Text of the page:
On April 13, 2020, the Department of Justice’s Antitrust Division and the Federal Trade Commission’s Bureau of Competition released a joint statement and press release regarding “competition in labor markets” and potential agency actions in the face of the COVID-19 crisis. While the agencies’ joint statement appears to be focused on collusion between employers entering into horizontal “no-hire” or “no-poach” agreements, employers in certain industries affected by the crisis should also exercise reasonable care in enforcing vertical restrictive covenants, including non-competition and non-solicitation agreements.
Continue Reading The DOJ and FTC Issue Joint Statement on Competition in Labor Markets in Light of COVID-19: What Effect, If Any, Does This Have on Non-Competes?

The Council of the District of Columbia is considering a new bill that would ban the use of non-compete restrictions for workers below certain income thresholds—and impose stiff penalties upon employers who include such restrictions in their agreements. Introduced on October 8, 2019, the Ban on Non-Compete Agreements Amendment Act of 2019 (“the Bill”) places D.C. in line to join a growing number of states where non-compete restrictions upon low-income—and, in some cases, relatively high-income—employees are unenforceable.

The Bill would ban the use of non-compete agreements for employees who work in D.C. and who earn up to three times the D.C. minimum wage: $87,654 annually under current law. The Bill would ban such restrictions not just in written agreements, but also in an employer’s “workplace policy” whether in writing (i.e., through an employee handbook) or as a matter of the employer’s practice. Not only would such restrictions be void as a matter of law, but any employer who had such restrictions in place, regardless of whether or not the employer enforced them, would be separately liable to each affected employee in an amount “not less than $500 and not greater than $1,000.” Employers who attempt to enforce non-compete restrictions that fall below the Bill’s income threshold would be liable to affected employees in an amount “not less than $1,500.” Finally, employers who retaliate against employees for either (1) alleged violations of non-compete restrictions that would be unenforceable under the Bill or (2) inquiring about or informing an employer that the employer’s non-compete restrictions may be unenforceable under the Bill, would be liable to each such employee in an amount “not less than $1,000 and not more than $2,000.” Beyond liability to affected employees, the Bill would also empower the Mayor of the District of Columbia to impose fines for violations of the Bill in an amount up to $500, except for retaliatory conduct for which the fine would be at least $1,000.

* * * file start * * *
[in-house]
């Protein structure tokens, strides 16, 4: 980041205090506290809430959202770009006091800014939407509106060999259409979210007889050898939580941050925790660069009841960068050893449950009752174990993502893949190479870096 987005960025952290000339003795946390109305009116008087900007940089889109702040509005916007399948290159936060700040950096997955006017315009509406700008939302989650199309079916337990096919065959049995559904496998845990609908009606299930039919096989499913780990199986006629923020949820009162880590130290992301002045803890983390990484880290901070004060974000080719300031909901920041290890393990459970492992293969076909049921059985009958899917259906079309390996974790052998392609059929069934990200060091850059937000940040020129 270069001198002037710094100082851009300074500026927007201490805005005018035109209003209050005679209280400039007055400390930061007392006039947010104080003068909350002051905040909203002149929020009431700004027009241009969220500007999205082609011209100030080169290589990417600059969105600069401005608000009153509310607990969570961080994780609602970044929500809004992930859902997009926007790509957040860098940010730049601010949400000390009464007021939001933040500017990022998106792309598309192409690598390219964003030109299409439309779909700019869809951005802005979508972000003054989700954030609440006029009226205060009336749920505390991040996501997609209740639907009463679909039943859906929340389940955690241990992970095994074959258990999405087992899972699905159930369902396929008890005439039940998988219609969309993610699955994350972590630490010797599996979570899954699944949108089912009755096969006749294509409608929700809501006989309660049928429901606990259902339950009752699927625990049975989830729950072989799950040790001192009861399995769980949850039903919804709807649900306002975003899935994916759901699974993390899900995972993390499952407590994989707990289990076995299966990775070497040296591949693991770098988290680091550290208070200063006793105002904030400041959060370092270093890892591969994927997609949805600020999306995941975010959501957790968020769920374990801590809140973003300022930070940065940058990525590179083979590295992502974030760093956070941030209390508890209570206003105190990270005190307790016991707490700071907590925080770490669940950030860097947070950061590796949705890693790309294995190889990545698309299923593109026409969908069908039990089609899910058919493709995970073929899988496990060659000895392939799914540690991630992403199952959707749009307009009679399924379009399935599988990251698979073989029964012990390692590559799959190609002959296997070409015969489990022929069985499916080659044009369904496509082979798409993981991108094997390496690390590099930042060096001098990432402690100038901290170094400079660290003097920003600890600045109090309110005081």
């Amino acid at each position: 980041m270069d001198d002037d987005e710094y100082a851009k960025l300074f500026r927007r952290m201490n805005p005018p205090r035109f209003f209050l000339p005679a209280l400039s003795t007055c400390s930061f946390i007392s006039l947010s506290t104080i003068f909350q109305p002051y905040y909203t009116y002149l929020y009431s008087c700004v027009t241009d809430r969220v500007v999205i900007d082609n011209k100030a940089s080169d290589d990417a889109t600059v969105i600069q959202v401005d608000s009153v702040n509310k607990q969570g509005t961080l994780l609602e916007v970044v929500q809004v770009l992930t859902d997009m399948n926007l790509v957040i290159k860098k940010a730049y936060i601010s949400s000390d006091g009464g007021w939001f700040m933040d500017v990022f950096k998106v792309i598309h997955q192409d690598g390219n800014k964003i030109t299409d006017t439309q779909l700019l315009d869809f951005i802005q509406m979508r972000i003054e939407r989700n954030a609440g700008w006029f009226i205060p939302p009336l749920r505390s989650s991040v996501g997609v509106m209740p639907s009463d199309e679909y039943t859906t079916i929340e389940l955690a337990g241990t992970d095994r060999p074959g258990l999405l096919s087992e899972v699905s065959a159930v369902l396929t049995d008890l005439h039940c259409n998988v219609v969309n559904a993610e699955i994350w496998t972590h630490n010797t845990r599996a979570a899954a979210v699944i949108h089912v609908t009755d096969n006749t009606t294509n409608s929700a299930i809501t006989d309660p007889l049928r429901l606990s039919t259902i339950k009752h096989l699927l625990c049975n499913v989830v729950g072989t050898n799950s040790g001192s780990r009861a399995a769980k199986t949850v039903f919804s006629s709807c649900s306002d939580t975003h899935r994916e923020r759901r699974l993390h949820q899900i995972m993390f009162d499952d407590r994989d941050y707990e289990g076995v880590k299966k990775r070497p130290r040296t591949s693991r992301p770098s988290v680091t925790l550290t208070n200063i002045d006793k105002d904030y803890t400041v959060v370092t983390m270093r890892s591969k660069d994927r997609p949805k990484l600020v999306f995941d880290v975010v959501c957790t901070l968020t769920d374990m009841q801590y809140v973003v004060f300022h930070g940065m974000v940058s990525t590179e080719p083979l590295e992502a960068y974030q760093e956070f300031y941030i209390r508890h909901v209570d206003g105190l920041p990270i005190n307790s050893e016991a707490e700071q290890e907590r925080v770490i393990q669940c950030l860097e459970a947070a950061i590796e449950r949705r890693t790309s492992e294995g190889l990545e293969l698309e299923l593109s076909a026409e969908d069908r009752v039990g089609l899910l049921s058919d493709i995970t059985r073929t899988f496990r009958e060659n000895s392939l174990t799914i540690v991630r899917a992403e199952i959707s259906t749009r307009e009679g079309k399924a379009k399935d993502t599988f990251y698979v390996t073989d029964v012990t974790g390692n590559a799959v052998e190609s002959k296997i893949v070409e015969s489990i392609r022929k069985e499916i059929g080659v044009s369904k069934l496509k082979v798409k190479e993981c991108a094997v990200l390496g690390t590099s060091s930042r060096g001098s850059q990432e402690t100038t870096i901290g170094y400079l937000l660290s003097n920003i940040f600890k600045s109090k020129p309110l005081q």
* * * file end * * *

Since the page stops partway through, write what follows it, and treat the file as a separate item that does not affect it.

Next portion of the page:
Continue Reading D.C. Poised to Ban Non-Competes Below Income Threshold

On June 28, 2019, Governor Mills signed LD 733, An Act To Promote Keeping Workers in Maine, into law.  The Act places limits on non-compete agreements and bans restrictive employment agreements.

Non-Compete Agreements

The Act defines a non-compete agreement as one restricting the employee “from working in the same or similar profession or in a specified geographic area for a certain period of time following termination of employment.”
Continue Reading Maine Governor Restricts Restrictive Covenants

A recent decision from the Supreme Court of Wisconsin affirmed a trial court’s grant of summary judgment in favor of a defendant accused of conspiring to misappropriate its competitor’s trade secrets. By a 4-3 decision in North Highland Inc. v. Jefferson Machine & Tool Inc., 2017 WI 75 (July 6, 2017), the Court found that plaintiff North Highland, Inc. (“North Highland”) had failed to present sufficient evidence of misappropriation or conspiracy to proceed beyond the summary judgment stage, prompting a notably sharp exchange with dissenting Chief Justice Patience D. Roggensack and a second dissent by two other justices.

Highland is a Wisconsin-based manufacturer of industrial products. One of the companies it distributed its products to was Bay Plastics, Inc., owned by Frederick Wells. Prior to 2011, Wells decided to form a separate company to manufacture the products which Bay Plastics sold, including some of the products which it purchased from North Highland. Wells formed Jefferson Machine & Tool Inc. (“Jefferson Machine”) along with Dwain Trewyn—Wells owned 75% of Jefferson Machine and Trewyn owned the remaining 25%. At the time of Jefferson Machine’s formation, Trewyn was employed by North Highland in sales. Trewyn did not have a non-competition agreement with North Highland, but also did not inform North Highland that he would also be working at Jefferson Machine.
Continue Reading Wisconsin High Court Affirms High Summary Judgment Bar to Trade Secret Misappropriation Claims

Every day, companies unknowingly give up intellectual property and trade secrets which they could have otherwise protected with simple processes. Poor R&D policies may not capture patent rights on a company invention. A faulty or simply outdated employment agreement may not protect a customer list used by an employee who leaves for a competitor. These pitfalls are easily avoidable by
Continue Reading Webinar Recap! Simple Measures for Protecting Intellectual Property and Trade Secrets

shutterstock_232392391While the Defend Trade Secrets Act of 2016 (“DTSA”) has only been in effect for a few months, the first wave of cases raising DTSA claims have started to generate federal decisions. In what appears to be the first substantive ruling under the Act, the Northern District of California illustrated some the advantages – and limitations – of DTSA claims
Continue Reading Federal Precedents Under the DTSA Have Arrived